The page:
Contributory negligence may be defined as negligence in not avoiding the consequences arising from the negligence of some other person, when means and opportunity are afforded to do so.
Contributory negligence does not depend on the breach of any duty as between the plaintiff and the defendant, but it depends entirely on the question whether the plaintiff could have reasonably avoided the consequences of the defendant’s negligence. If contributory negligence is alleged against the plaintiff it must be proved that the plaintiff had knowledge of the existing danger or of the defendant’s negligence and that the plaintiff could have reasonably avoided such negligence or danger. This exposition of the law of contributory negligence considerably modifies Sir John Salmond’s dictum that the defence of contributory negligence cannot succeed unless it is provided that the plaintiff was under a legal duty to take care for his own safety.
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The doctrine of contributory negligence “rests upon the view that the defendant has in fact been negligent, yet the plaintiff has by his own carelessness severed the casual connection between the defendant’s negligence and the accident which has occurred; and that the defendant’s negligence is accordingly not the true proximate cause of the injury – “Per Bowen, L.J. in Thomas v. Quarter Maine. The doctrine is founded upon the maxim “injure non remota causa sed proxima spectatur” (the law takes into consideration only the proximate cause and not the remote one). The law takes into consideration any act or conduct of the party injured or wronged which may have immediately contributed to that result.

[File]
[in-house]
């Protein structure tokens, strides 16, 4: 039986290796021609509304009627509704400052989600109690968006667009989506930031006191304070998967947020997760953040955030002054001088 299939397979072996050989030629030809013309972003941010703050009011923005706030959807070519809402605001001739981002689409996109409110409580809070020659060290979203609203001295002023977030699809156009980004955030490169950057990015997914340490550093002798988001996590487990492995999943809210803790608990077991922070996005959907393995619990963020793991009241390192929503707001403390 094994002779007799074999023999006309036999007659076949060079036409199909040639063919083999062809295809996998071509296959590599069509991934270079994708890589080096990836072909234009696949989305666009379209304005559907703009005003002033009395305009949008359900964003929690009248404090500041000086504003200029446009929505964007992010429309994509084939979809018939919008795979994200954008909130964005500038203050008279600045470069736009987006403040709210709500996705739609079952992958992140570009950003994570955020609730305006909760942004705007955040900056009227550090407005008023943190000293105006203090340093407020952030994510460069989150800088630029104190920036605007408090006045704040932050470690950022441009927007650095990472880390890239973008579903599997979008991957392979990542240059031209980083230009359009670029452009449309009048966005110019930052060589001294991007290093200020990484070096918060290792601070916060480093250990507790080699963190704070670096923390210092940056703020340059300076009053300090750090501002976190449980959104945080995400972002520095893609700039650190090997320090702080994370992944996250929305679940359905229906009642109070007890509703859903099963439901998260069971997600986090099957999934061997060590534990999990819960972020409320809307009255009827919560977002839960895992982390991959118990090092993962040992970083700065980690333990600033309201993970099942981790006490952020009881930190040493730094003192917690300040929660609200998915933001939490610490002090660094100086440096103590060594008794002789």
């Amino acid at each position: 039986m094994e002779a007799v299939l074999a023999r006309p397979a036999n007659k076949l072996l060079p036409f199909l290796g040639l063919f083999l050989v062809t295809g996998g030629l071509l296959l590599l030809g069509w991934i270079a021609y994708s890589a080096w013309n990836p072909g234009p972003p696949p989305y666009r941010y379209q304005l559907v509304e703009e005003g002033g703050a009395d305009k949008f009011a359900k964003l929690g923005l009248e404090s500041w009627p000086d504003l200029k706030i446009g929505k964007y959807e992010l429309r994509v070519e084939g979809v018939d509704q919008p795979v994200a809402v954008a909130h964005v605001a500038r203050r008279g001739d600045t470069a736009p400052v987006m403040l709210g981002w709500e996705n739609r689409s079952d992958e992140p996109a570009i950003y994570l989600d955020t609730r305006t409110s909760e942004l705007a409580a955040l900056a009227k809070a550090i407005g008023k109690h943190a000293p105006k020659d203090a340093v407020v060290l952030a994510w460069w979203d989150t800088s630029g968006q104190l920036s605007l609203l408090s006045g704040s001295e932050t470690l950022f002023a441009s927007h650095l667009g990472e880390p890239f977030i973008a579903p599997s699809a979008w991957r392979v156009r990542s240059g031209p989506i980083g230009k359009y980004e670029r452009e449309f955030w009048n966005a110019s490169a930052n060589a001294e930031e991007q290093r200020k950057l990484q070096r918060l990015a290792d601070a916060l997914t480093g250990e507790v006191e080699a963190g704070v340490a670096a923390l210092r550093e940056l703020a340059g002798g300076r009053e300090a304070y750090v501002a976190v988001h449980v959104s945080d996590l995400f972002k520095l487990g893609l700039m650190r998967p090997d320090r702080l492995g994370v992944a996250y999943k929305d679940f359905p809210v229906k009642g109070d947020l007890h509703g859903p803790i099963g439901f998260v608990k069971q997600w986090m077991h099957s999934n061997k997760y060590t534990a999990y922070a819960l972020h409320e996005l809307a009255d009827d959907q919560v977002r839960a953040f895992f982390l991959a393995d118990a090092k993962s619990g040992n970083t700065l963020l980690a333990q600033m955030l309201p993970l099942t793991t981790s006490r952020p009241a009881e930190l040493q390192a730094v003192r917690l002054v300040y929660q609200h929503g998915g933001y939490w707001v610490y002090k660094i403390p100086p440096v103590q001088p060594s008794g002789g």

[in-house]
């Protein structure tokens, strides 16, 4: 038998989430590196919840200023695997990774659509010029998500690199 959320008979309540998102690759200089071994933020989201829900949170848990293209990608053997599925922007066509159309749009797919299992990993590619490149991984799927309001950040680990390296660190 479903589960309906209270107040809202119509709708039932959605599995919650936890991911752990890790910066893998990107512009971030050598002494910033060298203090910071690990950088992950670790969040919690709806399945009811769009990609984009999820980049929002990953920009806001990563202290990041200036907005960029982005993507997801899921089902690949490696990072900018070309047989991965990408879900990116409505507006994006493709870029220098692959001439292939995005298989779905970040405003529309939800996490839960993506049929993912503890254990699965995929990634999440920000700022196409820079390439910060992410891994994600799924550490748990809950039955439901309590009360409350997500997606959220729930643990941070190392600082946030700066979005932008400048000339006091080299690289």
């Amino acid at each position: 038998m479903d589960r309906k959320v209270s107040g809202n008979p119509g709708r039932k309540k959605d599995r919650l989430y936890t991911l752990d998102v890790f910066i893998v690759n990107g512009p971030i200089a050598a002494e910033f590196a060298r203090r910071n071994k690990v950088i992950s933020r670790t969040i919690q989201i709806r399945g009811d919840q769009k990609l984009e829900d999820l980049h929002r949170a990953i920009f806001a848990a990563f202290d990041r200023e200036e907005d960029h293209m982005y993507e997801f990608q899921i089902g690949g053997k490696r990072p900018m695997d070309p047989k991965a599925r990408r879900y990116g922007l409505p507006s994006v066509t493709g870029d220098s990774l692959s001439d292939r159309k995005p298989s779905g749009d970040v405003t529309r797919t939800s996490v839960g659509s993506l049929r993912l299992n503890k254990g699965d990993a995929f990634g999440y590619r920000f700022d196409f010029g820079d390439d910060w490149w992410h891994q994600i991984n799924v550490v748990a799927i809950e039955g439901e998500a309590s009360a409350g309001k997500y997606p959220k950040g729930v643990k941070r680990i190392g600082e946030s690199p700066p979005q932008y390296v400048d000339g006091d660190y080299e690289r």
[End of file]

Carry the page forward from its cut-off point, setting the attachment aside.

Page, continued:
Rule of contributory negligence: It was the common law rule that anyone who by his own negligence contributed to the injury of which he complains cannot maintain an action against another in respect of it. For he will be considered in law to be author of his wrong. This rule was laid down in Butterfield v. Forrester. In this case the defendant had put a pole across a public thoroughfare in Durby, which he had no right to do. The plaintiff was riding that way at 8 O’clock in the evening in August, when dusk was coming on, but the obstruction was still visible from a distance of a hundred yards; he was riding violently, came against the pole, was overthrown by the pole, and fell with the horse. It was held that the plaintiff could not recover because in the words of Bayley, J. if he had used ordinary care he must have seen the obstruction so that the accident appeared to happen entirely from his own fault. The common law rule laid down in this case was criticised as illogical, and now the courts made modification of the rule. This modified rule was called the ‘rule of last opportunity’ by John Salmond, for the first time.